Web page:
A 15-year mortgage usually comes with significantly higher monthly payments than a traditional 30-year loan for the same amount.
On the other hand, your interest rate will usually be a bit lower, and since you’re borrowing money for a shorter time, the total amount you pay in interest may be tens of thousands or even hundreds of thousands of dollars less.
Depending on the market in which you’re purchasing your home, you might expect to build equity faster and can have the loan paid off in half the time. If you can afford the higher payments, a 15-year mortgage may be an attractive option.
Online resources like an online financial calculator or resource articles can help you determine if a 15-year mortgage or 30-year mortgage is a better fit for you.
About the Author
Cam Merritt has been a professional writer and editor since 1992, specializing in articles about personal finance and law. Merritt has a Bachelor of Arts in journalism from Drake University.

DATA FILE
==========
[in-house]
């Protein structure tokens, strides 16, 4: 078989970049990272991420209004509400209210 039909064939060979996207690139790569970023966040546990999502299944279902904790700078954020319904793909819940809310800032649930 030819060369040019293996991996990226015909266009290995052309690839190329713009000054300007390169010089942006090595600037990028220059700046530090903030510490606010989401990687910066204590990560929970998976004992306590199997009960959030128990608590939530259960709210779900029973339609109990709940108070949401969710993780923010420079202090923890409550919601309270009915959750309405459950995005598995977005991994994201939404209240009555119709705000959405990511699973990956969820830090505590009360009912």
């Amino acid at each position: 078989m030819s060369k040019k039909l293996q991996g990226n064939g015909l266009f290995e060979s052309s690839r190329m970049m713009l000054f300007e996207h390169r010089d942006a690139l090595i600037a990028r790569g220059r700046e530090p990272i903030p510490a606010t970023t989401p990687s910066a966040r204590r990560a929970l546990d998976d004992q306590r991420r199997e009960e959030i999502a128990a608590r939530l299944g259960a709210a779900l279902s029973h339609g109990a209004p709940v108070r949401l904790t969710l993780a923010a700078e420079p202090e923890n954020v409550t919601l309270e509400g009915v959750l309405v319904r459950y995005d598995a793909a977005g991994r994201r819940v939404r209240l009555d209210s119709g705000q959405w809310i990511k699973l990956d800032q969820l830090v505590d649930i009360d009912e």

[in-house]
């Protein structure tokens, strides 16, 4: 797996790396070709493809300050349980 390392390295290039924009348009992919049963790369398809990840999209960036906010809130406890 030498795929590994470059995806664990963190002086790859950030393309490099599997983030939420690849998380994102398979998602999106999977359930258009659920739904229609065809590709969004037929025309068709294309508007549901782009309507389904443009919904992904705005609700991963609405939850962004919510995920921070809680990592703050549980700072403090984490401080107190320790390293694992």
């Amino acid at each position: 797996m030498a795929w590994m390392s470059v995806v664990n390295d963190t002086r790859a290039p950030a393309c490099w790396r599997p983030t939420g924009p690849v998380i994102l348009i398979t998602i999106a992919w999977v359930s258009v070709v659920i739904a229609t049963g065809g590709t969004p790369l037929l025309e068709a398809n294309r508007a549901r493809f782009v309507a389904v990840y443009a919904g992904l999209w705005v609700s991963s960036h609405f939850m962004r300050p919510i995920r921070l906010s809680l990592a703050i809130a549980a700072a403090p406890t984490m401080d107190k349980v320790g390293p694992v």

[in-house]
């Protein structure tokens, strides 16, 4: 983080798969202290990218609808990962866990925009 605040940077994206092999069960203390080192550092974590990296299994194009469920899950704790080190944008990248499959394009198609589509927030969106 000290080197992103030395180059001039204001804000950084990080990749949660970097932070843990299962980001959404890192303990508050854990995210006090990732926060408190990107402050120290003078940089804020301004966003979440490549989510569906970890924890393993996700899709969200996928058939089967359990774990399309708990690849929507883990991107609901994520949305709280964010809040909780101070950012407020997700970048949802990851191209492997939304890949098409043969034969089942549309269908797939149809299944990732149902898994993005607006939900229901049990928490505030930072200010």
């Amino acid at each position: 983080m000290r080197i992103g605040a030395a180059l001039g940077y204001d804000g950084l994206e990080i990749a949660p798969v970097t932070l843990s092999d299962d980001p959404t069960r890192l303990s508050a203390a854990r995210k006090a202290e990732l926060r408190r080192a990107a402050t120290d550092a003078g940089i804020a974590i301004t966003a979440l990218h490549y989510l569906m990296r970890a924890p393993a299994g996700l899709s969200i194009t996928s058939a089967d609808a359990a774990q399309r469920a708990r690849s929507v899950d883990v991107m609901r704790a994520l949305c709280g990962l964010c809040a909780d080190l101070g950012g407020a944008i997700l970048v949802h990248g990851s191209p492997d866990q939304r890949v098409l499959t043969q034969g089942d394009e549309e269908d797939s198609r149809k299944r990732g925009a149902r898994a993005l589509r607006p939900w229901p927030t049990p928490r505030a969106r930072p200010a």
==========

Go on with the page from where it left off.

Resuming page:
This article is provided for general guidance and information. It is not intended as, nor should it be construed to be, legal, financial or other professional advice. Please consult with your attorney or financial advisor to discuss any legal or financial issues involved with credit decisions.
Published by permission from ConsumerInfo.com, Inc. © 2013 ConsumerInfo.com, Inc. All rights reserved.